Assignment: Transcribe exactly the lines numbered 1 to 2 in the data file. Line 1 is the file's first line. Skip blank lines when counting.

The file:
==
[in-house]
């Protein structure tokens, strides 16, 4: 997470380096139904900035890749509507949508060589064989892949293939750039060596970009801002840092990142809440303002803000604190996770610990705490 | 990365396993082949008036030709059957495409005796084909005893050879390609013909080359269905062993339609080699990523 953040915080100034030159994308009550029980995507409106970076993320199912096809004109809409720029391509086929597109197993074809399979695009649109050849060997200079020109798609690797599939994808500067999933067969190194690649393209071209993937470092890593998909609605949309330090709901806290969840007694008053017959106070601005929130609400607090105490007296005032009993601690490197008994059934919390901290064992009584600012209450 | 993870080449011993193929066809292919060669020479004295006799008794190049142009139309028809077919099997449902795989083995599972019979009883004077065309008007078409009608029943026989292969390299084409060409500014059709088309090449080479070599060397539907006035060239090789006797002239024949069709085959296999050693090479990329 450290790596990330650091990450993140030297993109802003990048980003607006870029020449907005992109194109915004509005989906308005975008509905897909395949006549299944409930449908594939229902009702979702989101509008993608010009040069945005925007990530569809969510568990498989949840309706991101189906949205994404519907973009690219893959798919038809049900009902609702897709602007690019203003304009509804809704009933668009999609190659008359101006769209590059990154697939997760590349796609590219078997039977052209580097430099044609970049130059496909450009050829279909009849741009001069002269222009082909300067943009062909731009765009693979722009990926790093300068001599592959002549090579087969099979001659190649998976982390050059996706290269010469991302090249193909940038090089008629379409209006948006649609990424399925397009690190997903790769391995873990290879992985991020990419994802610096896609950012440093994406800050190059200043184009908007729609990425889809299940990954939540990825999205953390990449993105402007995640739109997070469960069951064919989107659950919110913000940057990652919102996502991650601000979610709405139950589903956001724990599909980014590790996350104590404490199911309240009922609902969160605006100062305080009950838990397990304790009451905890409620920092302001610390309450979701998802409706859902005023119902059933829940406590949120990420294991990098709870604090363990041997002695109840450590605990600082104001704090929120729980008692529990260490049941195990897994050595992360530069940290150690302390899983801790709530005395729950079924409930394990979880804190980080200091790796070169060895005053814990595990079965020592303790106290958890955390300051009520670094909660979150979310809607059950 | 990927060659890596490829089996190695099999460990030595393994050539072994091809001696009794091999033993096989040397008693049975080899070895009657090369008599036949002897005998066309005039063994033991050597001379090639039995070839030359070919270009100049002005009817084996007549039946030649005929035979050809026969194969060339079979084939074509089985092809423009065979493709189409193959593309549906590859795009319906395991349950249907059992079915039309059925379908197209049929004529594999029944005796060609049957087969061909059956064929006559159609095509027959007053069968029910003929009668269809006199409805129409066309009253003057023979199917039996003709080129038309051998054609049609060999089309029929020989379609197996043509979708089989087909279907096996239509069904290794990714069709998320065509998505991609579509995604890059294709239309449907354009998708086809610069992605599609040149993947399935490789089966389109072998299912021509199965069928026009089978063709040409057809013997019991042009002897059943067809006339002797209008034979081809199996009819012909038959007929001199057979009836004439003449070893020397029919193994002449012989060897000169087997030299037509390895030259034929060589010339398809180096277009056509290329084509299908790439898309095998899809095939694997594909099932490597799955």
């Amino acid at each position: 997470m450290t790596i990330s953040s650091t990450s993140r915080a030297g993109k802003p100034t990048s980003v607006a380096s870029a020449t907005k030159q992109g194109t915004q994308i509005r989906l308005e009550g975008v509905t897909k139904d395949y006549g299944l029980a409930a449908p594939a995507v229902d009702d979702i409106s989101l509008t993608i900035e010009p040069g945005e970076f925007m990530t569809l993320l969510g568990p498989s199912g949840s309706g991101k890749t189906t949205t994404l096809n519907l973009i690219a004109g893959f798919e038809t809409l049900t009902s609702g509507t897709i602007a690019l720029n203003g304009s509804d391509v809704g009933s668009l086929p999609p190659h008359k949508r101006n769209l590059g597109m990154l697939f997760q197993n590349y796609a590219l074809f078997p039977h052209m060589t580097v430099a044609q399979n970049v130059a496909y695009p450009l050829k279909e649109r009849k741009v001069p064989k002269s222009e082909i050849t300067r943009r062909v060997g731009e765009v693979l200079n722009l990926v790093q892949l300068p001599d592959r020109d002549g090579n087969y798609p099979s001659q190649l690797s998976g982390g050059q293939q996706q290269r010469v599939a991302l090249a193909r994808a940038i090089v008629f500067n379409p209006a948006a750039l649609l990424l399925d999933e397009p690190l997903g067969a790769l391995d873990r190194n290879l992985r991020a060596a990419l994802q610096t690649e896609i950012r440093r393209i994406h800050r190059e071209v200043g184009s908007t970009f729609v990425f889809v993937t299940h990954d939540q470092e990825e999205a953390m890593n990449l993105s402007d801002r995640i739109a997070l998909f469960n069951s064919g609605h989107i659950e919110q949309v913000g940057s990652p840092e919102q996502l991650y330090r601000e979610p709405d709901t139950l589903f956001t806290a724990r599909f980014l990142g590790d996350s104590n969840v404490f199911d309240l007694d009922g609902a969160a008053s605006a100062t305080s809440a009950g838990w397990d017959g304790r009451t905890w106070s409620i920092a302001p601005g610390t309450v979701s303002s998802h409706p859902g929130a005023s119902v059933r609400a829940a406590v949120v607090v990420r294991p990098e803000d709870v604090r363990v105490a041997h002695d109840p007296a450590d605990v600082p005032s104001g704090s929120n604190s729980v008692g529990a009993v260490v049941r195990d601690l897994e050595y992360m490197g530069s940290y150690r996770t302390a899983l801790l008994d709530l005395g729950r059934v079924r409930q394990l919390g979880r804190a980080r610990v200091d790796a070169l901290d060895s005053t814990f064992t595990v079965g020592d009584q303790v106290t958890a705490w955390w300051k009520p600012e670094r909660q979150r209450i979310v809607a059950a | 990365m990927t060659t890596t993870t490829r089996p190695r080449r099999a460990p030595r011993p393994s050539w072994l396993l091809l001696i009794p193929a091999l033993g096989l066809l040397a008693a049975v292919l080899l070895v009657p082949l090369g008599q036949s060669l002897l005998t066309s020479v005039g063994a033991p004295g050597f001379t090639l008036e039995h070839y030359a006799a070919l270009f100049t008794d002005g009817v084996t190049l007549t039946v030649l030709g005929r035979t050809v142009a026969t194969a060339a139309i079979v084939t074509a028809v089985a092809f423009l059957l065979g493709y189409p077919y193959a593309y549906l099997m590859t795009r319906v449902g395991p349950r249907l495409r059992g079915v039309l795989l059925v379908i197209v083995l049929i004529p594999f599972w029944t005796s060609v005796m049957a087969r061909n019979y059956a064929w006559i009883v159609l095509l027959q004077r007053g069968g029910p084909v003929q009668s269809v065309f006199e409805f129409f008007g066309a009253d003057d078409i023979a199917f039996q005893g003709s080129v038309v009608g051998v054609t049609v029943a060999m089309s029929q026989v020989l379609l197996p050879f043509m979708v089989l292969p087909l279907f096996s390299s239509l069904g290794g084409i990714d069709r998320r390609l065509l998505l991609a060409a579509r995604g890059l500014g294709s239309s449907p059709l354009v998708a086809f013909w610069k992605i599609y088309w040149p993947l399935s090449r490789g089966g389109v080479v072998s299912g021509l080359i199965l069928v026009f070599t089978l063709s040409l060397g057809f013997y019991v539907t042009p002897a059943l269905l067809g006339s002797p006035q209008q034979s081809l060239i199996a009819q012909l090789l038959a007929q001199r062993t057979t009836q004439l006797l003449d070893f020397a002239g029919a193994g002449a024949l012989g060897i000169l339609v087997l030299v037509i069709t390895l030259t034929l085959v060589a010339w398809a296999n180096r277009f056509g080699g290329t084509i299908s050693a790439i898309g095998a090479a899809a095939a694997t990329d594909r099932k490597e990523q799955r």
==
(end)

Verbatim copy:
[in-house]
């Protein structure tokens, strides 16, 4: 997470380096139904900035890749509507949508060589064989892949293939750039060596970009801002840092990142809440303002803000604190996770610990705490 | 990365396993082949008036030709059957495409005796084909005893050879390609013909080359269905062993339609080699990523 953040915080100034030159994308009550029980995507409106970076993320199912096809004109809409720029391509086929597109197993074809399979695009649109050849060997200079020109798609690797599939994808500067999933067969190194690649393209071209993937470092890593998909609605949309330090709901806290969840007694008053017959106070601005929130609400607090105490007296005032009993601690490197008994059934919390901290064992009584600012209450 | 993870080449011993193929066809292919060669020479004295006799008794190049142009139309028809077919099997449902795989083995599972019979009883004077065309008007078409009608029943026989292969390299084409060409500014059709088309090449080479070599060397539907006035060239090789006797002239024949069709085959296999050693090479990329 450290790596990330650091990450993140030297993109802003990048980003607006870029020449907005992109194109915004509005989906308005975008509905897909395949006549299944409930449908594939229902009702979702989101509008993608010009040069945005925007990530569809969510568990498989949840309706991101189906949205994404519907973009690219893959798919038809049900009902609702897709602007690019203003304009509804809704009933668009999609190659008359101006769209590059990154697939997760590349796609590219078997039977052209580097430099044609970049130059496909450009050829279909009849741009001069002269222009082909300067943009062909731009765009693979722009990926790093300068001599592959002549090579087969099979001659190649998976982390050059996706290269010469991302090249193909940038090089008629379409209006948006649609990424399925397009690190997903790769391995873990290879992985991020990419994802610096896609950012440093994406800050190059200043184009908007729609990425889809299940990954939540990825999205953390990449993105402007995640739109997070469960069951064919989107659950919110913000940057990652919102996502991650601000979610709405139950589903956001724990599909980014590790996350104590404490199911309240009922609902969160605006100062305080009950838990397990304790009451905890409620920092302001610390309450979701998802409706859902005023119902059933829940406590949120990420294991990098709870604090363990041997002695109840450590605990600082104001704090929120729980008692529990260490049941195990897994050595992360530069940290150690302390899983801790709530005395729950079924409930394990979880804190980080200091790796070169060895005053814990595990079965020592303790106290958890955390300051009520670094909660979150979310809607059950 | 990927060659890596490829089996190695099999460990030595393994050539072994091809001696009794091999033993096989040397008693049975080899070895009657090369008599036949002897005998066309005039063994033991050597001379090639039995070839030359070919270009100049002005009817084996007549039946030649005929035979050809026969194969060339079979084939074509089985092809423009065979493709189409193959593309549906590859795009319906395991349950249907059992079915039309059925379908197209049929004529594999029944005796060609049957087969061909059956064929006559159609095509027959007053069968029910003929009668269809006199409805129409066309009253003057023979199917039996003709080129038309051998054609049609060999089309029929020989379609197996043509979708089989087909279907096996239509069904290794990714069709998320065509998505991609579509995604890059294709239309449907354009998708086809610069992605599609040149993947399935490789089966389109072998299912021509199965069928026009089978063709040409057809013997019991042009002897059943067809006339002797209008034979081809199996009819012909038959007929001199057979009836004439003449070893020397029919193994002449012989060897000169087997030299037509390895030259034929060589010339398809180096277009056509290329084509299908790439898309095998899809095939694997594909099932490597799955």